Wednesday, January 12, 2011
What I Did Not Love in 2010
With one exception, I did not read a Young Adult novel in 2010. I didn't read a Middle Grade novel. I suppose I was on sabbatical from novels for young readers.
I did read many novels written for adults, a few of which will crossover for the teen reader quite well. I will write about these tomorrow in a "novels I loved in 2010" post.
Those of you who know me know that I rarely post a negative review or comment. If I don't like a book, I just don't write about it. At least not extensively. It's an energy thing, I guess.
However...the book I did not like in 2010 was THE book--Jonathan Franzen's Freedom. And I've thought for months about writing a review of Freedom and have decided, as usual, not to do so. Instead, I will provide the two main reasons I disliked Freedom.
1. If you happen to be a woman, Freedom is one disheartening read. As in War and Peace, which Franzen refers to directly in Freedom, the novel's main protagonists are two men and one woman. They're all fairly unlikable, a feature of the novel Laura Miller refers to and defends at Salon**, but the male characters, serious Walter (Andrei) and unfocused Richard (Pierre), have redeeming qualities the reader either admires or finds charming. (Oh, that rogue!)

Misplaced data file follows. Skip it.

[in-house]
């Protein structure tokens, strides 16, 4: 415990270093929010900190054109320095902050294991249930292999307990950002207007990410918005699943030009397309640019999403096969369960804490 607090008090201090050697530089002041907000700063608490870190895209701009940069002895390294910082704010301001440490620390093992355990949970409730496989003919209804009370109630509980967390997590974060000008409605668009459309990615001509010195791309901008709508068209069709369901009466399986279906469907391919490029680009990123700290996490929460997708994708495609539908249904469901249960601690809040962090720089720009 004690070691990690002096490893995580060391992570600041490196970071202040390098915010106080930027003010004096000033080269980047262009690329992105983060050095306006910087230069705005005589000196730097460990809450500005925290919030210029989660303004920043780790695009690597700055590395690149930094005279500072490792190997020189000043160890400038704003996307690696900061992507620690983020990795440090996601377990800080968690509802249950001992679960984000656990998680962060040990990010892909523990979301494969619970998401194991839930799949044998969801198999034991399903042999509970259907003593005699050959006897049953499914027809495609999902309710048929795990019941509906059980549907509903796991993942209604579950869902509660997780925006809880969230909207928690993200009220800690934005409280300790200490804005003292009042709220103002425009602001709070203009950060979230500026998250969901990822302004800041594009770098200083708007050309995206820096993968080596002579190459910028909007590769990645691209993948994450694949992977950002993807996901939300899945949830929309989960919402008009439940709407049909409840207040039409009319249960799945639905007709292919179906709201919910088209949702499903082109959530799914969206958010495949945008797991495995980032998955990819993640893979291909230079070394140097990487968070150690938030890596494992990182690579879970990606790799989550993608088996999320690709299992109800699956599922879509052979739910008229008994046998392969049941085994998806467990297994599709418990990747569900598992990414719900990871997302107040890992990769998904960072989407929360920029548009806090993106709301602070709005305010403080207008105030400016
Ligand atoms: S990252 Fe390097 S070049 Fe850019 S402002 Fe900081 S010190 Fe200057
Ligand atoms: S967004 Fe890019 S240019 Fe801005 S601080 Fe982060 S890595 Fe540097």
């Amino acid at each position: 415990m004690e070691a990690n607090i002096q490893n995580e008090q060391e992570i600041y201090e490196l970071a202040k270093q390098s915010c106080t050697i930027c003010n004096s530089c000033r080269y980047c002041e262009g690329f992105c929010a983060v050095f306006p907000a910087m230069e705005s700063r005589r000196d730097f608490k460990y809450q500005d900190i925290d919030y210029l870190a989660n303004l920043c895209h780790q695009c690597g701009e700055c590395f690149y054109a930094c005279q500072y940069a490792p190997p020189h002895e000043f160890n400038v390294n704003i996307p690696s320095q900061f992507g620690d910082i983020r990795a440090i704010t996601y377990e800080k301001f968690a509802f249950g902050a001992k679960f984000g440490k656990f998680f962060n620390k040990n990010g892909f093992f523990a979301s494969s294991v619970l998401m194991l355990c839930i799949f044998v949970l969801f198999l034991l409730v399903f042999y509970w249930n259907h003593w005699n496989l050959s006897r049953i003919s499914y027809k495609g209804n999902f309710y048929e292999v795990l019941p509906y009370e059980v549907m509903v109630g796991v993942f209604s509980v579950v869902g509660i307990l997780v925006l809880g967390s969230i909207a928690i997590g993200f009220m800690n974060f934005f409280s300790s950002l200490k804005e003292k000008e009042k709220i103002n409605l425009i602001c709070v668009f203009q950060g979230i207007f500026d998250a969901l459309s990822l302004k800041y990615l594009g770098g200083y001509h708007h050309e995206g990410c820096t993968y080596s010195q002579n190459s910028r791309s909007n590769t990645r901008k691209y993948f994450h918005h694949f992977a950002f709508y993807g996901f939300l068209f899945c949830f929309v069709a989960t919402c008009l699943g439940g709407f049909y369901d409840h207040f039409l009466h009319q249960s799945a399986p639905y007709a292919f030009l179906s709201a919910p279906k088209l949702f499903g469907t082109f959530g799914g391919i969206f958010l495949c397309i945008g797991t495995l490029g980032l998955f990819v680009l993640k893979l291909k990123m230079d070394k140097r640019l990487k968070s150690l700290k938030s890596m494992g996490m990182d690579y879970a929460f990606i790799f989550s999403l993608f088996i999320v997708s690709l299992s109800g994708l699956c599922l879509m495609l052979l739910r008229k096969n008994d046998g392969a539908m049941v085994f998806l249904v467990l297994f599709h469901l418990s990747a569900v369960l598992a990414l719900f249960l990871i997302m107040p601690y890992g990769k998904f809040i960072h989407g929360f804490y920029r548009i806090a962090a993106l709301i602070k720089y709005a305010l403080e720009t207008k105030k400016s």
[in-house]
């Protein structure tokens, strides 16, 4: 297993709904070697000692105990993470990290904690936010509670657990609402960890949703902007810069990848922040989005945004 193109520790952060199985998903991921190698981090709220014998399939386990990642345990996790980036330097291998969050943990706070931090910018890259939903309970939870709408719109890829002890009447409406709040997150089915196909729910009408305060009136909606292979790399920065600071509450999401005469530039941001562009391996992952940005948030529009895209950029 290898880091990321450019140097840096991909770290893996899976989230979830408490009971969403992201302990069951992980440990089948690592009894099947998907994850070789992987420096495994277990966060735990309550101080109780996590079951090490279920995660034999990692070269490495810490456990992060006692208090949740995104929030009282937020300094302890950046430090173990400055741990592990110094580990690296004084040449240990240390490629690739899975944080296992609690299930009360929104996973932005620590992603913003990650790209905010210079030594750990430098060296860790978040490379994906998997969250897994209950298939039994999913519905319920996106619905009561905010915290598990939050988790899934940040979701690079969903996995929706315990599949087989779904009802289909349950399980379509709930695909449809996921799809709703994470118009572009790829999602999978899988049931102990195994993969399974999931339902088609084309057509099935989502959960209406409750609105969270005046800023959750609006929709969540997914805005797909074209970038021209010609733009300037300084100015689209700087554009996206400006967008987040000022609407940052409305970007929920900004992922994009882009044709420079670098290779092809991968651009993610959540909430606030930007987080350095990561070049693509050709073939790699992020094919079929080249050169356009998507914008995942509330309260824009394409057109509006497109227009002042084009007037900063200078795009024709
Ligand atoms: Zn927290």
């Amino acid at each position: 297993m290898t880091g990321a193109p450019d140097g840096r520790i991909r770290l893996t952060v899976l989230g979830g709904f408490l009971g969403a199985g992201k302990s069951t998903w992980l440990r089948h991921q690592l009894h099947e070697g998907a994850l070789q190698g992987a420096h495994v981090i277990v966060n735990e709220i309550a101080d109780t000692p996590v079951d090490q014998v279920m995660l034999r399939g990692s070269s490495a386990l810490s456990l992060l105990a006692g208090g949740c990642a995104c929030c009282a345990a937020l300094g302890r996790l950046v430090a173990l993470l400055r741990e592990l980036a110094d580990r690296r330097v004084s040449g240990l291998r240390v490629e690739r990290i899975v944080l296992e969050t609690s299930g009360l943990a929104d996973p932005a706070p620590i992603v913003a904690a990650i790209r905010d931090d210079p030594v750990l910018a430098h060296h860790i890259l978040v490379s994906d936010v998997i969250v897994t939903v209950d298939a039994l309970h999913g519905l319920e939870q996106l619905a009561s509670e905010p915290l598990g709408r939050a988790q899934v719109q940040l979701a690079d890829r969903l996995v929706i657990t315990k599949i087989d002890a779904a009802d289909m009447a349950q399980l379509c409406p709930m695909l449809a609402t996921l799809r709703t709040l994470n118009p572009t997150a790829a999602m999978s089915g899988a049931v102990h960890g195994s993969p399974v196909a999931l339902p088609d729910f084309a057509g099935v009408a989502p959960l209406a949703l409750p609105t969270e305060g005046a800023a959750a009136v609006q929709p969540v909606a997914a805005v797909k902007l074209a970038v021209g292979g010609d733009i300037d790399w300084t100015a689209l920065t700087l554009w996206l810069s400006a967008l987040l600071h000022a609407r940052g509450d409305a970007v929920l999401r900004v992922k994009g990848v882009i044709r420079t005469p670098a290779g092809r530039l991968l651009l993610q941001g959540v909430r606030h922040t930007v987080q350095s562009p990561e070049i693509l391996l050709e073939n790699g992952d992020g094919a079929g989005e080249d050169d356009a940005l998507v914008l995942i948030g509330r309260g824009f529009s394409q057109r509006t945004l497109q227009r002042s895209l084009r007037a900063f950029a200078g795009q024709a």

The female center to this contemporary love triangle is boring, self-centered, untalented Patty. She's no Natasha, that's for sure. There's no life to her, but for narcissistic bitterness, and it's hard to see why Walter, her husband, and Richard, her occasional lover, would ever find her intriguing enough to pursue, let alone argue over.
I think I might have enjoyed Freedom if the secondary characters did not follow this same pattern. I suppose there is one "positive" female character, Walter and Patty's daughter, but she's such a stereotype ("good girl," recent graduate from a prestigious college, "selfless" job in publishing) that she serves mostly as a plot device.
2. The sex scenes. I'm not sure I've seen mention of the sex scenes in Freedom in the reviews I've read, but I just can't let this novel go without mentioning them. The sex between Walter and Patty and Patty and Richard is forgettable or, sadly, very like rape. And, the phone sex shared by Walter and Patty's ne'er-do-well son, Joey, and his girlfriend Connie is ridiculous.
Crossover Potential? None. Teens do not want to read about the pathetically middle aged.
Other Books on My "Did-not-Love" List:
I've already mentioned that I was underwhelmed by Mockingjay. This was probably due to high expectations, however.
And, while I really wanted to enjoy Steve Martin's An Object of Beauty, I just didn't. But, as I will read Franzen's next novel (I liked The Corrections), I will read Martin's as well.
**I absolutely agree with Laura Miller that there is no reason at all a novel's characters must be likable. I just couldn't get past how universally unlikable Franzen's female protagonists were in Freedom.